Tuesday, 28 December 2010

SIDS: Surge in SIDS on New Year's Day


Researchers at the University of California, San Diego discovered a 33% rise in the number of sudden infant death syndrome (SIDS) cases on New Year’s Day.

The study, lead by David P. Phillips, examined 129,090 SIDS cases from 1973 to 2006. Researchers used the following three nationwide data sets: the Fatality Analysis Reporting System, computerized death certificates, and the linked birth and infant death data set.
While it isn’t a proven fact, authors of the study believe the rise in SIDS cases on New Year’s Day is a result of alcohol overindulgence by parents or other caregivers. There are a few facts, however, that support this theory, according to researchers.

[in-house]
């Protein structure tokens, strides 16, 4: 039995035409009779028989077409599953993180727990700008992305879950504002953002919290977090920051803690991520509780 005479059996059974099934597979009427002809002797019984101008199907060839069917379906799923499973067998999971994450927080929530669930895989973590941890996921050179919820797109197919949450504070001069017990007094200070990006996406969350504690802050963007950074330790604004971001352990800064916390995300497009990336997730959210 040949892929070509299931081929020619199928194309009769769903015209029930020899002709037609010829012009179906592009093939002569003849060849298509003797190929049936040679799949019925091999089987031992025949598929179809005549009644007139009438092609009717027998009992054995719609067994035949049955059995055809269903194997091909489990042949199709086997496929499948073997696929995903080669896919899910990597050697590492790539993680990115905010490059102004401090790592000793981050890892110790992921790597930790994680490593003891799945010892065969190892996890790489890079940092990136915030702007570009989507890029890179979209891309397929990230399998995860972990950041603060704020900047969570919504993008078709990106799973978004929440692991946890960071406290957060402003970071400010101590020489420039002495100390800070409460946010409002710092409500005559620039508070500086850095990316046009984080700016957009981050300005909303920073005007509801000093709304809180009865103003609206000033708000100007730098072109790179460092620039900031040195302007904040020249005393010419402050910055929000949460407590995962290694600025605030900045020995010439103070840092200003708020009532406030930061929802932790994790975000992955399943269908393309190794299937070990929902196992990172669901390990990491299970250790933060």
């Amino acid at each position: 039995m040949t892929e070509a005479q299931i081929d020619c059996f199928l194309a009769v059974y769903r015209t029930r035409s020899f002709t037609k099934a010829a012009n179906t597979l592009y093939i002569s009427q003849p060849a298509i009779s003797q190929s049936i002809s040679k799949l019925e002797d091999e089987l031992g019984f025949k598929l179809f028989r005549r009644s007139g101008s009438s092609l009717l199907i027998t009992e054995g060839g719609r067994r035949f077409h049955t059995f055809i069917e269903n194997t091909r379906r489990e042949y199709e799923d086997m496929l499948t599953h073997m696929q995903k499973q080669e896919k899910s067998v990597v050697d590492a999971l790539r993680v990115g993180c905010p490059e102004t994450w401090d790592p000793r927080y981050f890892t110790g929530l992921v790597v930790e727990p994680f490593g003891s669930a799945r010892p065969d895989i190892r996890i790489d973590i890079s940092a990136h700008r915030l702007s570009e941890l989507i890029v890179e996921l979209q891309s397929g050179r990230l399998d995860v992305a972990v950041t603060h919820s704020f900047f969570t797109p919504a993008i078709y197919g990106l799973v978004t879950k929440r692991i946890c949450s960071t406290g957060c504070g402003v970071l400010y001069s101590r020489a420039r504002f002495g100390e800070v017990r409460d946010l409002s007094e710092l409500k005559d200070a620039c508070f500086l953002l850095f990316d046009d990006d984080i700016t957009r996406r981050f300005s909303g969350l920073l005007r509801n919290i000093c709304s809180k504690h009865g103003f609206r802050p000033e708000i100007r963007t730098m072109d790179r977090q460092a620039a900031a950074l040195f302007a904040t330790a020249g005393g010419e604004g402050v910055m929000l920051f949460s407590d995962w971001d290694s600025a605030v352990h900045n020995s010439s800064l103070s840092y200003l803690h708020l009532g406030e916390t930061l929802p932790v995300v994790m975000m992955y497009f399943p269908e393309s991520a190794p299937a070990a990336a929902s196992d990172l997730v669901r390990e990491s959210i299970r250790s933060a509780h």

Phillips and his team identified an increased rate of SIDS on weekends, the day after the Fourth of July and the day after April 20 — a celebratory day for those who smoke marijuana. Past research has also shown that the rate of SIDS is abnormally high if the child’s mother drinks alcohol. Intoxication can make simple tasks difficult; including caring for an infant.
While SIDS has decreased since 1994, it continues to be the leading cause of death for children between the ages of one month and one year.

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